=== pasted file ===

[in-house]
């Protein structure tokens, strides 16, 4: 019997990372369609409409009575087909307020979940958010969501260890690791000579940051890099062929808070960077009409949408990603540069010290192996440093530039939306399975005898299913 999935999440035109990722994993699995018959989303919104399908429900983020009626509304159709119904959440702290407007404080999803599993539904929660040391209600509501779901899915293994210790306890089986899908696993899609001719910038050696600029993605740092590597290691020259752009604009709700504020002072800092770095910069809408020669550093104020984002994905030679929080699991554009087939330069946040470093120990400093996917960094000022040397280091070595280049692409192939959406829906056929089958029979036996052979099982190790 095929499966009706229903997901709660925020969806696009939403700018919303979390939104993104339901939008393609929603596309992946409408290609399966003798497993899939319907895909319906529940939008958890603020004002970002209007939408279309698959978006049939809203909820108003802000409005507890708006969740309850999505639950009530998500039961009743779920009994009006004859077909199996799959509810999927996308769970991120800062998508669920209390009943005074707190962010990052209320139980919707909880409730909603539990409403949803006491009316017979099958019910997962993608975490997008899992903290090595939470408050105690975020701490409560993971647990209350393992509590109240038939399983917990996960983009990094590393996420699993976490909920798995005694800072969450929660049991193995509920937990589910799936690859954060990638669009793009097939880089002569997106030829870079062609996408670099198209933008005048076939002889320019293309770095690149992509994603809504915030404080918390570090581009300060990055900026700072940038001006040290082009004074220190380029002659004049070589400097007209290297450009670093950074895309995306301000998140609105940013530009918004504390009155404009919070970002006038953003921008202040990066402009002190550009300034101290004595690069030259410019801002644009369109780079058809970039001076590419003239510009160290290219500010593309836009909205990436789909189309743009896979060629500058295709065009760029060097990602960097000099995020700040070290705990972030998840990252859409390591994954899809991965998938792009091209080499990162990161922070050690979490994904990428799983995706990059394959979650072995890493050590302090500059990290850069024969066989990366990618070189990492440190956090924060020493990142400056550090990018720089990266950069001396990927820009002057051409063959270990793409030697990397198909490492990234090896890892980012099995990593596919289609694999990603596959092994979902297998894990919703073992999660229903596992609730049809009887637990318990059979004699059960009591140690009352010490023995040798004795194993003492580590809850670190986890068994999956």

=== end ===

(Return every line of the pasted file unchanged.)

[in-house]
């Protein structure tokens, strides 16, 4: 019997990372369609409409009575087909307020979940958010969501260890690791000579940051890099062929808070960077009409949408990603540069010290192996440093530039939306399975005898299913 999935999440035109990722994993699995018959989303919104399908429900983020009626509304159709119904959440702290407007404080999803599993539904929660040391209600509501779901899915293994210790306890089986899908696993899609001719910038050696600029993605740092590597290691020259752009604009709700504020002072800092770095910069809408020669550093104020984002994905030679929080699991554009087939330069946040470093120990400093996917960094000022040397280091070595280049692409192939959406829906056929089958029979036996052979099982190790 095929499966009706229903997901709660925020969806696009939403700018919303979390939104993104339901939008393609929603596309992946409408290609399966003798497993899939319907895909319906529940939008958890603020004002970002209007939408279309698959978006049939809203909820108003802000409005507890708006969740309850999505639950009530998500039961009743779920009994009006004859077909199996799959509810999927996308769970991120800062998508669920209390009943005074707190962010990052209320139980919707909880409730909603539990409403949803006491009316017979099958019910997962993608975490997008899992903290090595939470408050105690975020701490409560993971647990209350393992509590109240038939399983917990996960983009990094590393996420699993976490909920798995005694800072969450929660049991193995509920937990589910799936690859954060990638669009793009097939880089002569997106030829870079062609996408670099198209933008005048076939002889320019293309770095690149992509994603809504915030404080918390570090581009300060990055900026700072940038001006040290082009004074220190380029002659004049070589400097007209290297450009670093950074895309995306301000998140609105940013530009918004504390009155404009919070970002006038953003921008202040990066402009002190550009300034101290004595690069030259410019801002644009369109780079058809970039001076590419003239510009160290290219500010593309836009909205990436789909189309743009896979060629500058295709065009760029060097990602960097000099995020700040070290705990972030998840990252859409390591994954899809991965998938792009091209080499990162990161922070050690979490994904990428799983995706990059394959979650072995890493050590302090500059990290850069024969066989990366990618070189990492440190956090924060020493990142400056550090990018720089990266950069001396990927820009002057051409063959270990793409030697990397198909490492990234090896890892980012099995990593596919289609694999990603596959092994979902297998894990919703073992999660229903596992609730049809009887637990318990059979004699059960009591140690009352010490023995040798004795194993003492580590809850670190986890068994999956």